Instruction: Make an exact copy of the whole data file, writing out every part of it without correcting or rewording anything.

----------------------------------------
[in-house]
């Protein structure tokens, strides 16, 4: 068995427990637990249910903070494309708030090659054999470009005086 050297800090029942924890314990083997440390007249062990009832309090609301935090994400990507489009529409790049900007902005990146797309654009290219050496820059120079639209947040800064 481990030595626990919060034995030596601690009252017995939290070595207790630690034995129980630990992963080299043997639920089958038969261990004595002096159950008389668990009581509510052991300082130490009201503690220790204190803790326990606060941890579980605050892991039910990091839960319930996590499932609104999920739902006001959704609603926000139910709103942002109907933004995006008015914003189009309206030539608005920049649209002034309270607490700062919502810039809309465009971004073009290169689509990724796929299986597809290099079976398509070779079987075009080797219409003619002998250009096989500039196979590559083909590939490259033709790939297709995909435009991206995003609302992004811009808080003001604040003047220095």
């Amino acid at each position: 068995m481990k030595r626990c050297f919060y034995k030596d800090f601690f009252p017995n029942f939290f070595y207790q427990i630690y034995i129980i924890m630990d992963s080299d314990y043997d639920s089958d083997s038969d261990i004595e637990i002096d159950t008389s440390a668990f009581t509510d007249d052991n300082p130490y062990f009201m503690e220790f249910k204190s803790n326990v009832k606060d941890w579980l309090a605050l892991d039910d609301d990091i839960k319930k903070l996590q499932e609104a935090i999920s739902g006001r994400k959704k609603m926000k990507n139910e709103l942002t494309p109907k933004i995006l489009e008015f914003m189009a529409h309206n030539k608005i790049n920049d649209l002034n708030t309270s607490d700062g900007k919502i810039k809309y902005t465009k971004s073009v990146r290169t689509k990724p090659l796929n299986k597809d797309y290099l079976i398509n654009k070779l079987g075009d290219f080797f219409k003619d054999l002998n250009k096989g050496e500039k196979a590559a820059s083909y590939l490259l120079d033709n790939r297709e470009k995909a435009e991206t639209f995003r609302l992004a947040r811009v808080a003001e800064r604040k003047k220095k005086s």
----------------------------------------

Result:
[in-house]
């Protein structure tokens, strides 16, 4: 068995427990637990249910903070494309708030090659054999470009005086 050297800090029942924890314990083997440390007249062990009832309090609301935090994400990507489009529409790049900007902005990146797309654009290219050496820059120079639209947040800064 481990030595626990919060034995030596601690009252017995939290070595207790630690034995129980630990992963080299043997639920089958038969261990004595002096159950008389668990009581509510052991300082130490009201503690220790204190803790326990606060941890579980605050892991039910990091839960319930996590499932609104999920739902006001959704609603926000139910709103942002109907933004995006008015914003189009309206030539608005920049649209002034309270607490700062919502810039809309465009971004073009290169689509990724796929299986597809290099079976398509070779079987075009080797219409003619002998250009096989500039196979590559083909590939490259033709790939297709995909435009991206995003609302992004811009808080003001604040003047220095």
């Amino acid at each position: 068995m481990k030595r626990c050297f919060y034995k030596d800090f601690f009252p017995n029942f939290f070595y207790q427990i630690y034995i129980i924890m630990d992963s080299d314990y043997d639920s089958d083997s038969d261990i004595e637990i002096d159950t008389s440390a668990f009581t509510d007249d052991n300082p130490y062990f009201m503690e220790f249910k204190s803790n326990v009832k606060d941890w579980l309090a605050l892991d039910d609301d990091i839960k319930k903070l996590q499932e609104a935090i999920s739902g006001r994400k959704k609603m926000k990507n139910e709103l942002t494309p109907k933004i995006l489009e008015f914003m189009a529409h309206n030539k608005i790049n920049d649209l002034n708030t309270s607490d700062g900007k919502i810039k809309y902005t465009k971004s073009v990146r290169t689509k990724p090659l796929n299986k597809d797309y290099l079976i398509n654009k070779l079987g075009d290219f080797f219409k003619d054999l002998n250009k096989g050496e500039k196979a590559a820059s083909y590939l490259l120079d033709n790939r297709e470009k995909a435009e991206t639209f995003r609302l992004a947040r811009v808080a003001e800064r604040k003047k220095k005086s």